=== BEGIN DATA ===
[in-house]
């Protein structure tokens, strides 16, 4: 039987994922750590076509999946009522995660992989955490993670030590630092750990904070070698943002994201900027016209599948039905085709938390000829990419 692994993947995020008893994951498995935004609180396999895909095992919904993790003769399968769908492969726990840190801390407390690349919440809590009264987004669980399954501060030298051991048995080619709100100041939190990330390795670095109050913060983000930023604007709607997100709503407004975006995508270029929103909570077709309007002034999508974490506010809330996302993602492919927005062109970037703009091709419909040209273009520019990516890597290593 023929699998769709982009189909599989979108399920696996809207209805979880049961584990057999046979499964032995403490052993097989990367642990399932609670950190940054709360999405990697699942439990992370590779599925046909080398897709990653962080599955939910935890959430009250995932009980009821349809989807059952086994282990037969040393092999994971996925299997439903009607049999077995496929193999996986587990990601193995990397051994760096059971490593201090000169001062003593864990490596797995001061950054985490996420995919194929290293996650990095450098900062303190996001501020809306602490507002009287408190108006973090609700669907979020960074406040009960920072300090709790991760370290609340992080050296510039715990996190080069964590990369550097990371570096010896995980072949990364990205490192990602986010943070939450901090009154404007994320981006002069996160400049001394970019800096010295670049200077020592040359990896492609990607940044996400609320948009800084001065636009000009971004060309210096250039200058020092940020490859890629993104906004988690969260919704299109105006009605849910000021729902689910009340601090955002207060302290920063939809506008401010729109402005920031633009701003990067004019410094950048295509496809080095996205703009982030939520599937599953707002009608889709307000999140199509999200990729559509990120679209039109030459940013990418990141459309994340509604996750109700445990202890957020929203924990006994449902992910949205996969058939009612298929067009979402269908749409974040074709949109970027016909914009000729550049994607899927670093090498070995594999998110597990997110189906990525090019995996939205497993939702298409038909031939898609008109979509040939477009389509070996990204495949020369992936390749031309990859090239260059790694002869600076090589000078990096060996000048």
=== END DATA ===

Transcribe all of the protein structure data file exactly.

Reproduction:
[in-house]
């Protein structure tokens, strides 16, 4: 039987994922750590076509999946009522995660992989955490993670030590630092750990904070070698943002994201900027016209599948039905085709938390000829990419 692994993947995020008893994951498995935004609180396999895909095992919904993790003769399968769908492969726990840190801390407390690349919440809590009264987004669980399954501060030298051991048995080619709100100041939190990330390795670095109050913060983000930023604007709607997100709503407004975006995508270029929103909570077709309007002034999508974490506010809330996302993602492919927005062109970037703009091709419909040209273009520019990516890597290593 023929699998769709982009189909599989979108399920696996809207209805979880049961584990057999046979499964032995403490052993097989990367642990399932609670950190940054709360999405990697699942439990992370590779599925046909080398897709990653962080599955939910935890959430009250995932009980009821349809989807059952086994282990037969040393092999994971996925299997439903009607049999077995496929193999996986587990990601193995990397051994760096059971490593201090000169001062003593864990490596797995001061950054985490996420995919194929290293996650990095450098900062303190996001501020809306602490507002009287408190108006973090609700669907979020960074406040009960920072300090709790991760370290609340992080050296510039715990996190080069964590990369550097990371570096010896995980072949990364990205490192990602986010943070939450901090009154404007994320981006002069996160400049001394970019800096010295670049200077020592040359990896492609990607940044996400609320948009800084001065636009000009971004060309210096250039200058020092940020490859890629993104906004988690969260919704299109105006009605849910000021729902689910009340601090955002207060302290920063939809506008401010729109402005920031633009701003990067004019410094950048295509496809080095996205703009982030939520599937599953707002009608889709307000999140199509999200990729559509990120679209039109030459940013990418990141459309994340509604996750109700445990202890957020929203924990006994449902992910949205996969058939009612298929067009979402269908749409974040074709949109970027016909914009000729550049994607899927670093090498070995594999998110597990997110189906990525090019995996939205497993939702298409038909031939898609008109979509040939477009389509070996990204495949020369992936390749031309990859090239260059790694002869600076090589000078990096060996000048």